Putin confirms idea of prisoner exchange

Russian President Putin described the death of Kremlin opponent Navalny as a "sad incident" and confirmed the idea of a prisoner exchange for the first time.

Navalny’s confidant Volkov called the comments “cynical.”

After his victory in the presidential election, Russian leader Vladimir Putin described the death of opposition leader Alexei Navalny as a “sad incident” and confirmed the idea of a prisoner exchange.

The protests during the election, which the opposition called for, had “no impact” on the election, Putin said that night at his campaign headquarters. However, the authorities would “deal with” those “who destroyed their ballot papers.”

Vladimir Putin: Navalny’s death a “sad incident”

“As for Mr. Navalny. Yes, he died. This is a sad incident,” Putin said at a news conference broadcast by state television. Putin publicly called his opponent by name for the first time in years.

Putin also said he was ready for a prisoner exchange shortly before Navalny’s death. A few days before Navalny’s death, some colleagues told him that there was an idea to swap Navalny for some people who are in prison in Western countries. “I said: ‘I agree,'” Putin said.

Putin’s statement “cynical”

Navalny’s long-time confidant Leonid Volkov called Putin’s statement a month after the death of the Kremlin opponent “cynical.” Putin actually killed his opponent so that he wouldn’t have to be replaced.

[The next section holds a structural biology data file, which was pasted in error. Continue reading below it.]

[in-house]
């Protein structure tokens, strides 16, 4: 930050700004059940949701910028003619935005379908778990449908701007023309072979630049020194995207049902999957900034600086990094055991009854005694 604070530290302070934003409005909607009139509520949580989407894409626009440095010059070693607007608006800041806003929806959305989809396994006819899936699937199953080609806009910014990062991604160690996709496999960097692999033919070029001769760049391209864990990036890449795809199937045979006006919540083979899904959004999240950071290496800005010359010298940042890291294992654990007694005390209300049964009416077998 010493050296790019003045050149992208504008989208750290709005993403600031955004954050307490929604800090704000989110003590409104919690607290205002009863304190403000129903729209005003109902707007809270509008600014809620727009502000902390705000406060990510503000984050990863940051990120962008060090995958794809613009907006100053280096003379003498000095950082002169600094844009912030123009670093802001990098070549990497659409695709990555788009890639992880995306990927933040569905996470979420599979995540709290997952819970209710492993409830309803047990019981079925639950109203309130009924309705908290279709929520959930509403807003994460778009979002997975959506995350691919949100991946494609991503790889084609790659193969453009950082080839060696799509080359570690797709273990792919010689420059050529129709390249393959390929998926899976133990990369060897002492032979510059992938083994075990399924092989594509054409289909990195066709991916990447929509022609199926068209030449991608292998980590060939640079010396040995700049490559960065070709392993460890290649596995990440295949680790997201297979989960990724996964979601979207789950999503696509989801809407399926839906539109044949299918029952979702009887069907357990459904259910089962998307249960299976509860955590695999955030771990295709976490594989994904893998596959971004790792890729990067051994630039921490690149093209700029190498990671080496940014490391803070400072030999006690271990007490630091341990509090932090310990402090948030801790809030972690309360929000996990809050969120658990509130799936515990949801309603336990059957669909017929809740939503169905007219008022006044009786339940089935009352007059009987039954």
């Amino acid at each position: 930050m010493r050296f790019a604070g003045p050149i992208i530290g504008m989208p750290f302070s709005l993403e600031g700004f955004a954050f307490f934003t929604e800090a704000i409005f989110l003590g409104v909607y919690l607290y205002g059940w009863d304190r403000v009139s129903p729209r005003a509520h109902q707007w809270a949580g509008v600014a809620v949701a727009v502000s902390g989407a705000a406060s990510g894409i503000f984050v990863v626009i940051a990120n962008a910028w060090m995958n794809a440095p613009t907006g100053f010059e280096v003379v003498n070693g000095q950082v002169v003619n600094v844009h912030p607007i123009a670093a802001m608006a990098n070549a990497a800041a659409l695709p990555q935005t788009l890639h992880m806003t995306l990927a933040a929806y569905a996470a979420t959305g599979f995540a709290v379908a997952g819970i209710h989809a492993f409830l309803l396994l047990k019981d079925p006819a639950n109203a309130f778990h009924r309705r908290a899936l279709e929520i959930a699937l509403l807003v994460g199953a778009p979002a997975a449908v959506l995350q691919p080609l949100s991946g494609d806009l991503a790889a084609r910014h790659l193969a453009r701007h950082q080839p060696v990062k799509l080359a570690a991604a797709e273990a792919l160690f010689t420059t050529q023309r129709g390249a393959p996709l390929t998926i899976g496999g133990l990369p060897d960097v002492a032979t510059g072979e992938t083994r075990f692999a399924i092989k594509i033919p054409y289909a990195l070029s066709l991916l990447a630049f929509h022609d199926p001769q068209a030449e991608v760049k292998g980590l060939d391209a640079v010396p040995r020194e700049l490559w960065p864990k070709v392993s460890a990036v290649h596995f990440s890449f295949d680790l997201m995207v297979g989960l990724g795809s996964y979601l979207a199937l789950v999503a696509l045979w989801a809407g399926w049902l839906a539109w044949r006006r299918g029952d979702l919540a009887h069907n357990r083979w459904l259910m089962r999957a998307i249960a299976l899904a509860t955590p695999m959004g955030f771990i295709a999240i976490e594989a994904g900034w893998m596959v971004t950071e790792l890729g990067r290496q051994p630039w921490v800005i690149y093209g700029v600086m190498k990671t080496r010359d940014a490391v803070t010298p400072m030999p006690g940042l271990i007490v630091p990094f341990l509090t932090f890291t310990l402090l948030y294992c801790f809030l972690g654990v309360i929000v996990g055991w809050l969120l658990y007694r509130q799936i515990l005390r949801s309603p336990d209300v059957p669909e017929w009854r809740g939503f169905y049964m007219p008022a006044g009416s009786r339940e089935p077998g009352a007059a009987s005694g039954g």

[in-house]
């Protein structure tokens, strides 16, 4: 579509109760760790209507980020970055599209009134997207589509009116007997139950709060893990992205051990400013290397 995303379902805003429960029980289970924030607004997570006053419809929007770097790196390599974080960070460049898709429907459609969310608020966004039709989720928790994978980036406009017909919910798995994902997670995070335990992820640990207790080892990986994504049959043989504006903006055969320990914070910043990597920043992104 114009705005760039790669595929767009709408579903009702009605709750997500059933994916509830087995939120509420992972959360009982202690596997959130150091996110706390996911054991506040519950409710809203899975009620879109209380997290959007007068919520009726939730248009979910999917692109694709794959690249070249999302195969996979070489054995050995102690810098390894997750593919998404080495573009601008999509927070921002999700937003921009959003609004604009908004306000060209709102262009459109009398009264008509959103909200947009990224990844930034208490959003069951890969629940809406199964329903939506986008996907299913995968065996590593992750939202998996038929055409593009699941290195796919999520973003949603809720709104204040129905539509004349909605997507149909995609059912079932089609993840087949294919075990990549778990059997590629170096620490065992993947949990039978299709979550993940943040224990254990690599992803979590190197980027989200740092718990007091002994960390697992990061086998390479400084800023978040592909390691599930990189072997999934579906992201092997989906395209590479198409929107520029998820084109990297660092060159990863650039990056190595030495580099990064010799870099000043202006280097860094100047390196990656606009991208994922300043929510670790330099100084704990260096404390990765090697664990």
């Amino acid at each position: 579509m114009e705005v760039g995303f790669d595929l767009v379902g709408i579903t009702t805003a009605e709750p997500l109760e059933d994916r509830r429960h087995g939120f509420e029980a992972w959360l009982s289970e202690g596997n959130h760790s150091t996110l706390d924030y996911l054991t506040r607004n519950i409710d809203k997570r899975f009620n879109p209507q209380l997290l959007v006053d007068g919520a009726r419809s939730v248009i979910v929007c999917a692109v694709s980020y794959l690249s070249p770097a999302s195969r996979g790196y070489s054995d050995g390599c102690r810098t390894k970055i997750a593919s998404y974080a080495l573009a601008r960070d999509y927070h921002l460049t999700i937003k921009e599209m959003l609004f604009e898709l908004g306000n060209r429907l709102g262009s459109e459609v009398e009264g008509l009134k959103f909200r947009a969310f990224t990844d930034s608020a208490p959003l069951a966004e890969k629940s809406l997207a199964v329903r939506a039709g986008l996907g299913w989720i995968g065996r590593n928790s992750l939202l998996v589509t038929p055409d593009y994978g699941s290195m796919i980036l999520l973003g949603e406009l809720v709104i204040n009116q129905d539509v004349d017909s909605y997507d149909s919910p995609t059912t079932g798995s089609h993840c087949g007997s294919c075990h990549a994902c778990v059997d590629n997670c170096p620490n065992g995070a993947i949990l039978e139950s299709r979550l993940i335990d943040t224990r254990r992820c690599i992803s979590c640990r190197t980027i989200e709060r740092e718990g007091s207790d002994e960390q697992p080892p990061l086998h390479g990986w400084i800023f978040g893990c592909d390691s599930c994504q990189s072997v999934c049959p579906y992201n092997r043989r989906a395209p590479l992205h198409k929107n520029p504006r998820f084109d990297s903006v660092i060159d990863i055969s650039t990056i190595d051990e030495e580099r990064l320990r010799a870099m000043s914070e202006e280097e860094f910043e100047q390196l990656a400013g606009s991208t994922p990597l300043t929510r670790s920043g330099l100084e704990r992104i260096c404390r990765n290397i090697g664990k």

Navalny died in a prison camp in mid-February under unclear circumstances. Russian authorities have not yet officially announced the cause of the politician’s death at the age of 47. Many Western politicians blamed President Putin personally, which the Kremlin angrily rejected.

According to the first partial results from the State Election Commission, Putin emerged as the clear winner of the presidential election with around 87 percent and is therefore facing another six-year term at the helm of Russia.

Putin’s victory in the three-day election was considered a foregone conclusion from the start. All of the Kremlin leader’s best-known critics are either dead, imprisoned or in exile.

Numerous arrests during protests during the election

Despite threats from the authorities with harsh punishments, there were individual protests on the sidelines of the election; according to the civil rights organization OWD-Info, at least 80 people were arrested.

Authorities reported arrests for “vandalism.” Accordingly, people poured green dye into ballot boxes at polling stations, and voters also set off Molotov cocktails or fireworks when casting their votes.

Navalny’s widow, Yulia Navalnaya, had called on Putin opponents to flock to the polling stations at noon as a sign of protest and to vote for Putin’s opponent or to invalidate ballot papers with the inscription “Nawalny”.

Navalnaya herself cast her vote at the Russian embassy in Berlin, where supporters greeted her with flowers and applause.

Navalny’s body in hospital


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